Are you up for the #52Essays2017 Challenge?

You hear it all the time: to be a better writer, you have to read and write more. This year, why not commit to this practice by making it a weekly habit?

A challenge for budding writers has been put out that does not only seek to provide means to improve participants’ skills, but also to dare them to be bold. The 52 Essay Challenge basically requires participants to write one personal essay each week. This is the second year that the writing challenge has been put out. It only has been one week since 2017 started, but this year’s challenge is seemingly shaping up to be a success.

The essay can be about anything we want, as long or as short as we want it to be. The writer can choose to post it publicly or keep it in private. It all depends on who writes. After all, the goal is to reflect on personal experiences and dig deep.

Finished outputs do not necessarily have to be polished. As Vanessa explained when she posted her call for participation, “this is about surrendering to process. This is for you, no one else.”

Here is the complete rundown of the rules for the #52essays2017 challenge as written by Vanessa:

  1. This isn’t about producing a polished essay. This is about surrendering to process. This is for you, no one else.
  2. There is no word limit. It can be as short or as long as you like. Just try to dig into the stories. Why is this coming up? What is it you’re not saying? What is it you want to say? Why? Dig!
  3. Create a blog if you don’t already have one (there are tons of options including,, etc.) and post the weekly essay on your blog. You can make it public or you can keep it private. That’s really up to you. The point is to write.
  4. You have to post an essay a week, which isn’t easy. I have missed a week here or there but posted it later, usually not past the following Monday. If you miss a week, okay. Don’t beat yourself up. Just try. Push. Write. Then post it.

Writers who plan to make their work public can join the #52essays2017 community to exchange stories with very encouraging, fellow participants.

Most of the first-week entries are up, but if you’re interested to join, you can definitely catch up!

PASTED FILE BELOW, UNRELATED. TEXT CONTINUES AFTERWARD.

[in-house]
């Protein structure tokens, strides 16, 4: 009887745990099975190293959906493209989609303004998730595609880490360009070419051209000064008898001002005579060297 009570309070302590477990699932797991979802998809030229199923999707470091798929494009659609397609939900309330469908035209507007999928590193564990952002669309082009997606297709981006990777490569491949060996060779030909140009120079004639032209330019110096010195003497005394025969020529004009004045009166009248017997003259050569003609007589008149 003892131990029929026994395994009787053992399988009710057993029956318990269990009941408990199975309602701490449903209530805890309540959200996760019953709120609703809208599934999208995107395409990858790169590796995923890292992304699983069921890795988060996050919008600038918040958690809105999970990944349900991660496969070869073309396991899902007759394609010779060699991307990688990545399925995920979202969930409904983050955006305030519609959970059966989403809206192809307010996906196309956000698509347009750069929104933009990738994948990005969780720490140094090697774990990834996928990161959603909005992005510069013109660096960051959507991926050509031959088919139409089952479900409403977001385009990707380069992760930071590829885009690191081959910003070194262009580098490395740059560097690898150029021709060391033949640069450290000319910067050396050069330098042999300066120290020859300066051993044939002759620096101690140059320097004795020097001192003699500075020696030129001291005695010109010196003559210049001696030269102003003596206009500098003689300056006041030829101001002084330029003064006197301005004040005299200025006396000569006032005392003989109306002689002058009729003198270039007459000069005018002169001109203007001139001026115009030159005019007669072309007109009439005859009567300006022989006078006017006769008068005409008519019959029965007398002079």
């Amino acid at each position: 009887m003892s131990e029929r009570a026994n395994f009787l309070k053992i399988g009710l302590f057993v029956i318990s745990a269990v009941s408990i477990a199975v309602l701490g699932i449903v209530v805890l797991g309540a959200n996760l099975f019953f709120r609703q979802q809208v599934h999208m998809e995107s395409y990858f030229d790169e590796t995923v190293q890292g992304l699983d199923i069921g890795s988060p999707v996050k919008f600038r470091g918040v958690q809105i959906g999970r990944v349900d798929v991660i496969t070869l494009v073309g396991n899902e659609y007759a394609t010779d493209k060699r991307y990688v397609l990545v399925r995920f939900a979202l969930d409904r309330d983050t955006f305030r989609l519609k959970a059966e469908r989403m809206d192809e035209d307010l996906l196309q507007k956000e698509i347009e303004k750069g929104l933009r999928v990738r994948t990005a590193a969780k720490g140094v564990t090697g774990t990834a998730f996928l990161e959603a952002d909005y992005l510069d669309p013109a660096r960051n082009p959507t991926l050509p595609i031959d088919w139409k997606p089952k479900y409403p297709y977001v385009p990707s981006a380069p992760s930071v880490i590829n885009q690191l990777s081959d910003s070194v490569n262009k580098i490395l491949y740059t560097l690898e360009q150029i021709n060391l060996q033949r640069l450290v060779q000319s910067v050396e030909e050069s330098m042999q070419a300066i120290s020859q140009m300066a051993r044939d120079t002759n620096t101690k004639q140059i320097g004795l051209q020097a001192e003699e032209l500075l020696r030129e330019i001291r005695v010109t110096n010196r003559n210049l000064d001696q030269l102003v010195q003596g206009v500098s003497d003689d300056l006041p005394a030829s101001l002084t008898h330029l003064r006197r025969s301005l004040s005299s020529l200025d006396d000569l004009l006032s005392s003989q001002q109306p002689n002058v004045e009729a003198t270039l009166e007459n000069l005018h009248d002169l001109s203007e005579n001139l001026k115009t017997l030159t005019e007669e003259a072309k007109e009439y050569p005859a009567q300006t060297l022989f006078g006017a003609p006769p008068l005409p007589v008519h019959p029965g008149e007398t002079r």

The creator of this challenge is Miss Vanessa Martir. You can read the post here. Thanks for reaching out to us Vanessa.

  • Katia Ruiz

    Vanessa Mártir put the call out to this challenge.

  • Vanessa Martir

    Hi. Thanks for spreading the news on this but as the person who started this, I think it would be great if my full name was included, Vanessa Mártir, along with a link to the call on my blog, especially since you’re quoting it verbatim:

  • Erica Woods Tucker

    Hey could you link to Ms. Martir’s blog and make sure she gets full credit by posting her full name. It’s super important that we represent on all these websites and give as much credit as we can to each other wherever and whenever we can. I’m super excited you’re putting the challenge out there, it’s an amazing challenge with a lot of wonderful, dynamic people.

  • Ashley Rodriguez

    Thank you for sharing the article but part of quoting is citing the reference which is the author of the article. With out the reference this makes it complete plagiarism. It is important that credit is given to who it deserves. Thank you.

  • its irresponsible and lazy journalism not to cite or credit correctly.

    do better. vanessa mártir.
    link to the posts. to her site.

  • JP Howard

    Please give full credit to essayist Vanessa Mártir who placed this challenge and to her blog where it was first posted: I am one of the hundreds of writers who has taken on this challenge & believe that her full name and blog link needs to be included in your post.

  • Nancy Hightower

    Please correctly cite the author, Vanessa Mártir, and give the appropriate link to her original blog post: It is unethical not to do so.

  • It is wonderful that you highlighted #52essays2017 here, but the author of the original blog post, Vanessa Martir, should have been given credit for the words lifted from her site, along with a link.

  • Tanuja Jagernauth

    Please don’t contribute to the erasure of writers of color who are leaders, mentors, and educators for other writers of color. Vanessa Mártir put the call out, and you should credit her. Please also share a link to her blog:

  • Tamika Thompson

    Elizabeth Ruth Deyro, “Vanessa” is Vanessa Martir. This is the link to her site: Did you cut and paste from there without including her full name and a link?

  • Ola Faleti

    Hey, the writer you’re referring to is actually Vanessa Mártir, you can find her blog here: . Give credit where credit is due

  • Connie Pertuz-Meza

    The writer and teacher’s full name is Vanessa Mártir

  • Crystal Joy

    Please be mindful to credit the full name of the creator/writer of this encouraging and inspiring community: her name is Vanessa Martir and this is the link to her site:

  • GirlGriot

    Using only Ms. Martir’s first name is incorrect and insulting. You’re not chatting with a friend over coffee, but writing to an audience of indeterminate size. You should use the writer’s full name from the start and then refer to her as Ms. Martir afterward. Please model appropriate respect for others’ work for your readers.

    Also, this challenge isn’t for “budding writers,” but for writers, period. There are many established authors participating.